Known today primarily from a handful of personal photos with the Führer and the reminiscences of his closest aides, Eva Braun is often thought of as a stereotypically vapid dumb blond, in thrall to Hitler’s magnetism, but ignorant of and uninterested in the political tumult he caused. Braun, 23 years Hitler’s junior, was long thought to have been merely the leader’s arm candy, never having a truly intimate or emotional bond with the man who said the only bride he would consent to marry was Germany itself. Görtemaker challenges these assumptions in the first scholarly biography of Hitler’s mistress, originally published in German last year. Having painstakingly reviewed the archives for references to Braun’s relationship with Hitler, Görtemaker presents a portrait of an engaged and engaging young woman, fervently supportive of National Socialism and one of the few members of Hitler’s inner circle to never lose his trust or fall out of affection. Though a full account is hampered by the lack of revealing documents (a stash of hundreds of love letters that Braun ordered preserved just before her suicide has never been found and is presumed destroyed), this telling sheds more light on the central question in the narrative of Eva Braun: “Did she share the political positions and basic worldview of her lover or was she merely the ‘tragic slave,’ who nonetheless profited from Hitler’s power by enjoying the luxurious life that he offered her?” Photos. (Oct.)
Eva Braun is notorious as Hitler's longtime mistress who died with him on April 30, 1945, after a brief wedding ceremony in the führer's Berlin bunker during the final Soviet assault of World War II. Braun was little known then, and her role as his lover and wife came to light only in the postwar period. Recently, two major biographical studies have appeared: Angela Lambert's The Lost Life of Eva Braun and now this English translation of Görtemaker's 2010 Eva Braun: Leben mit Hitler. Both works are serviceable, but Görtemaker, a German historian, has investigated more archives and probably has a better overall feel for the era's cultural milieu. She also provides useful context with her discussion of the Nazi view of women and their role in the Reich. She believes that Braun probably played a larger role in Hitler's daily life than has been previously assumed by historians; nevertheless, Braun never acted outside of the rigid social and personal boundaries established by Hitler. VERDICT While Lambert's book is an easier read, this solidly researched, sophisticated, and well-written biography has greater insight into Nazi culture and is highly recommended for libraries that do not currently have either book.—Ed Goedeken, Iowa State Univ. Lib., Ames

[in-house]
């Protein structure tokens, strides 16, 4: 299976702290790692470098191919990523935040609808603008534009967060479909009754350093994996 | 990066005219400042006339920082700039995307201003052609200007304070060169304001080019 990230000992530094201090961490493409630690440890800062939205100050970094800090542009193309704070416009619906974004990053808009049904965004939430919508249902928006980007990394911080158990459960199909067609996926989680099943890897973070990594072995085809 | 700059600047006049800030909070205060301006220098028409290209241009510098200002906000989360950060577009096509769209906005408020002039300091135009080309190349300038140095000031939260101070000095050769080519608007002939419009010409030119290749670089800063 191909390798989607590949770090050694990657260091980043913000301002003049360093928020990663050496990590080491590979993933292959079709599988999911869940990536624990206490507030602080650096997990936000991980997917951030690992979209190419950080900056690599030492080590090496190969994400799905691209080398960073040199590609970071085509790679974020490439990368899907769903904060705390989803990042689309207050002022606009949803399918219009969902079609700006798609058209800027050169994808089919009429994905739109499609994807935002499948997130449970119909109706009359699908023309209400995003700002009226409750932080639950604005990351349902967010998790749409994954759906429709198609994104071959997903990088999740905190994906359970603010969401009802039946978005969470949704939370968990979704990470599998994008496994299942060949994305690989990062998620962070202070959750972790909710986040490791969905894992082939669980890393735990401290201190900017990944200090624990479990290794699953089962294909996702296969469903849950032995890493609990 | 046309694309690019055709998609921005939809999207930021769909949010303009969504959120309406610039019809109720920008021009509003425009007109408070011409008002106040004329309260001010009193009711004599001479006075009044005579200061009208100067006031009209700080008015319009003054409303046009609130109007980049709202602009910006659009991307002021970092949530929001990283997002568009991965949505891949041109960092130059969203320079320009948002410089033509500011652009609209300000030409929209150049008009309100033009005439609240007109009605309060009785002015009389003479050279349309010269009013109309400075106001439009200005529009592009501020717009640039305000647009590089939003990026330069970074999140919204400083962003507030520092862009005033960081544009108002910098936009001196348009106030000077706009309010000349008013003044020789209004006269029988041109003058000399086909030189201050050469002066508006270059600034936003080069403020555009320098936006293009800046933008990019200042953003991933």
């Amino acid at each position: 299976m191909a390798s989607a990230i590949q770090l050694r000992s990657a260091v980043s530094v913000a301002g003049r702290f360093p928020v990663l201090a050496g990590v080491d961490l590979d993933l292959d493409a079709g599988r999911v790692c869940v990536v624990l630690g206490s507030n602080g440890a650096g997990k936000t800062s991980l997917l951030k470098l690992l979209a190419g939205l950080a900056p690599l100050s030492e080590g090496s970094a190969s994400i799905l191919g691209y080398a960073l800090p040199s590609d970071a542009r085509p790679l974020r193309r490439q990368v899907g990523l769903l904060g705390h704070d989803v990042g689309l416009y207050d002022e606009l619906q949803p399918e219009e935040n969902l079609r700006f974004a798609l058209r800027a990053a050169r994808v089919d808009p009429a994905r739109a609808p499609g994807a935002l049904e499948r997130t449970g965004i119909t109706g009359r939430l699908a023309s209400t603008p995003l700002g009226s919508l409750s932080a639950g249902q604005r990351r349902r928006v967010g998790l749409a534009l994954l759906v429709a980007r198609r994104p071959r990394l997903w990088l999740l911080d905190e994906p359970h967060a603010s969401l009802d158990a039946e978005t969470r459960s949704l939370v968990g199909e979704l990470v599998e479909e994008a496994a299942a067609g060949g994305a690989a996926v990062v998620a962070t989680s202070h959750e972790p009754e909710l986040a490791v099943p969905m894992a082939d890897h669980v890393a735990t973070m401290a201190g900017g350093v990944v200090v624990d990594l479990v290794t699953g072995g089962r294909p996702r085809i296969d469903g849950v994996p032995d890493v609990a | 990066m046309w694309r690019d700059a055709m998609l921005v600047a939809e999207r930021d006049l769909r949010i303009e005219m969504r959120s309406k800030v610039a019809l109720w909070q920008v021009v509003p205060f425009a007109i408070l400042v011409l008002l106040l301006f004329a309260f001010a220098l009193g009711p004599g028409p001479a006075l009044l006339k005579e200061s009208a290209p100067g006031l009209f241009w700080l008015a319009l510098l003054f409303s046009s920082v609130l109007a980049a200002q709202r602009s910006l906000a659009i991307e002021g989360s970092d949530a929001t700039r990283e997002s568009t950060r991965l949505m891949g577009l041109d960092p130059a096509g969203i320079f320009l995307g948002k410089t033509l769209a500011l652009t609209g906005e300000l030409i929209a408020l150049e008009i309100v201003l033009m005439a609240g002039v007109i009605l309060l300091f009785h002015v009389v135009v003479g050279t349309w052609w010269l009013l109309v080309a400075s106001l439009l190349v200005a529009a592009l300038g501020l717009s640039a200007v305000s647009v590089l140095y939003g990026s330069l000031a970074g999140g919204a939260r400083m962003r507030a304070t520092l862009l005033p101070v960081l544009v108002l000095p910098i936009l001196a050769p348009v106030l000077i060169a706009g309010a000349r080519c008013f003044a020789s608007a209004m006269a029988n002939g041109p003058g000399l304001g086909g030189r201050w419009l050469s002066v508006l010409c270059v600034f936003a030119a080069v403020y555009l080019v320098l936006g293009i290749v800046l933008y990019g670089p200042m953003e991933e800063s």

A German historian coaxes from history's shadows the woman who for 14 years was the companion, lover and, near the end, wife of Adolf Hitler.
Görtemaker doesn't spend much time with the childhood of Eva Anna Paula Braun (1912–1945), who began her life in middle-class obscurity and ended it in Hitler's Berlin bunker as the Soviet army swept through the city. Not much is known about her girlhood, but as a teenager she went to work in the Munich photography studio of the Nazis' official photographer, Heinrich Hoffmann. Braun probably began as a shop clerk, then gradually learned the trade and became an active amateur. In 1929, it was through Hoffmann that she met Hitler, whose Munich background, dramatic rise and fall Görtemaker swiftly chronicles—only rarely allowing the larger story to eclipse the smaller one. Because of the lack of documentation, the author often has to qualify with words like "probably" and "likely," but she is a serious critic of others who have told Braun's story and manages to keep out even a dash of compassion for the young woman who vigorously supported her lover, accepted and shared his vicious anti-Semitism, believed in the imperialist goals of the Reich and partied hard while the party lasted. Görtemaker shows how Hitler, who wished to portray himself as the selfless image of the Reich, a man with no low animal needs, kept Braun well hidden, rarely appearing with her in public (never alone) or allowing her to travel with him or his inner circle. Braun emerges as bright but vapid, energetic but soulless.